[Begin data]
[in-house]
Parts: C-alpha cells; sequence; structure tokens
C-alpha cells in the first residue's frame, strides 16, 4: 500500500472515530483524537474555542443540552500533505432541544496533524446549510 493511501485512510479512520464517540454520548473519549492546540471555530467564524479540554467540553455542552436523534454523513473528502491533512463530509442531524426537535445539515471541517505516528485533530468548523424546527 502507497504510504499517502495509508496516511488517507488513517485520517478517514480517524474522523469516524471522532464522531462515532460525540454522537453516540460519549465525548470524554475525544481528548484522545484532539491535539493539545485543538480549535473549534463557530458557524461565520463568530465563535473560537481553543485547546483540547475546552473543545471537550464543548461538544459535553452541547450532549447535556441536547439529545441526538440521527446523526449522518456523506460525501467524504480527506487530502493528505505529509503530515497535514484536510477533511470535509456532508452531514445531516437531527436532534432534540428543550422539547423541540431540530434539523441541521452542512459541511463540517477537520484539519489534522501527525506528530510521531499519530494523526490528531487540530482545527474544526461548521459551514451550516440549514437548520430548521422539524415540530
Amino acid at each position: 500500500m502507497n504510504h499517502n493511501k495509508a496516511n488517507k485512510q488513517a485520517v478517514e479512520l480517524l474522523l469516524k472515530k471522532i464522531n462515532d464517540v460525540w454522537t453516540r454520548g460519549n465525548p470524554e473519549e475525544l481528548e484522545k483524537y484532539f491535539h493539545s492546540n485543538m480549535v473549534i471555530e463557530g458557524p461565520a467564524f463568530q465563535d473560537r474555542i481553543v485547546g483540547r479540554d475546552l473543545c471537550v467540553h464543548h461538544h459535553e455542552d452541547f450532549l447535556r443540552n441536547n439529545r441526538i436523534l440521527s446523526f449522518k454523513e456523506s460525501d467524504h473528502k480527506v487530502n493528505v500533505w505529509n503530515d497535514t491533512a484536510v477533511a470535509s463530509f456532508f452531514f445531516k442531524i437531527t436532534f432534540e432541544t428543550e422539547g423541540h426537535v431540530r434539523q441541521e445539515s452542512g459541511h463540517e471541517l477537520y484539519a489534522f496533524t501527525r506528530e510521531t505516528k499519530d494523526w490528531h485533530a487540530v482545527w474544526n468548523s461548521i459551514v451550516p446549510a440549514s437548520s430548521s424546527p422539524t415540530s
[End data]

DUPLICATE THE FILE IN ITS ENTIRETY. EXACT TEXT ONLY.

[in-house]
Parts: C-alpha cells; sequence; structure tokens
C-alpha cells in the first residue's frame, strides 16, 4: 500500500472515530483524537474555542443540552500533505432541544496533524446549510 493511501485512510479512520464517540454520548473519549492546540471555530467564524479540554467540553455542552436523534454523513473528502491533512463530509442531524426537535445539515471541517505516528485533530468548523424546527 502507497504510504499517502495509508496516511488517507488513517485520517478517514480517524474522523469516524471522532464522531462515532460525540454522537453516540460519549465525548470524554475525544481528548484522545484532539491535539493539545485543538480549535473549534463557530458557524461565520463568530465563535473560537481553543485547546483540547475546552473543545471537550464543548461538544459535553452541547450532549447535556441536547439529545441526538440521527446523526449522518456523506460525501467524504480527506487530502493528505505529509503530515497535514484536510477533511470535509456532508452531514445531516437531527436532534432534540428543550422539547423541540431540530434539523441541521452542512459541511463540517477537520484539519489534522501527525506528530510521531499519530494523526490528531487540530482545527474544526461548521459551514451550516440549514437548520430548521422539524415540530
Amino acid at each position: 500500500m502507497n504510504h499517502n493511501k495509508a496516511n488517507k485512510q488513517a485520517v478517514e479512520l480517524l474522523l469516524k472515530k471522532i464522531n462515532d464517540v460525540w454522537t453516540r454520548g460519549n465525548p470524554e473519549e475525544l481528548e484522545k483524537y484532539f491535539h493539545s492546540n485543538m480549535v473549534i471555530e463557530g458557524p461565520a467564524f463568530q465563535d473560537r474555542i481553543v485547546g483540547r479540554d475546552l473543545c471537550v467540553h464543548h461538544h459535553e455542552d452541547f450532549l447535556r443540552n441536547n439529545r441526538i436523534l440521527s446523526f449522518k454523513e456523506s460525501d467524504h473528502k480527506v487530502n493528505v500533505w505529509n503530515d497535514t491533512a484536510v477533511a470535509s463530509f456532508f452531514f445531516k442531524i437531527t436532534f432534540e432541544t428543550e422539547g423541540h426537535v431540530r434539523q441541521e445539515s452542512g459541511h463540517e471541517l477537520y484539519a489534522f496533524t501527525r506528530e510521531t505516528k499519530d494523526w490528531h485533530a487540530v482545527w474544526n468548523s461548521i459551514v451550516p446549510a440549514s437548520s430548521s424546527p422539524t415540530s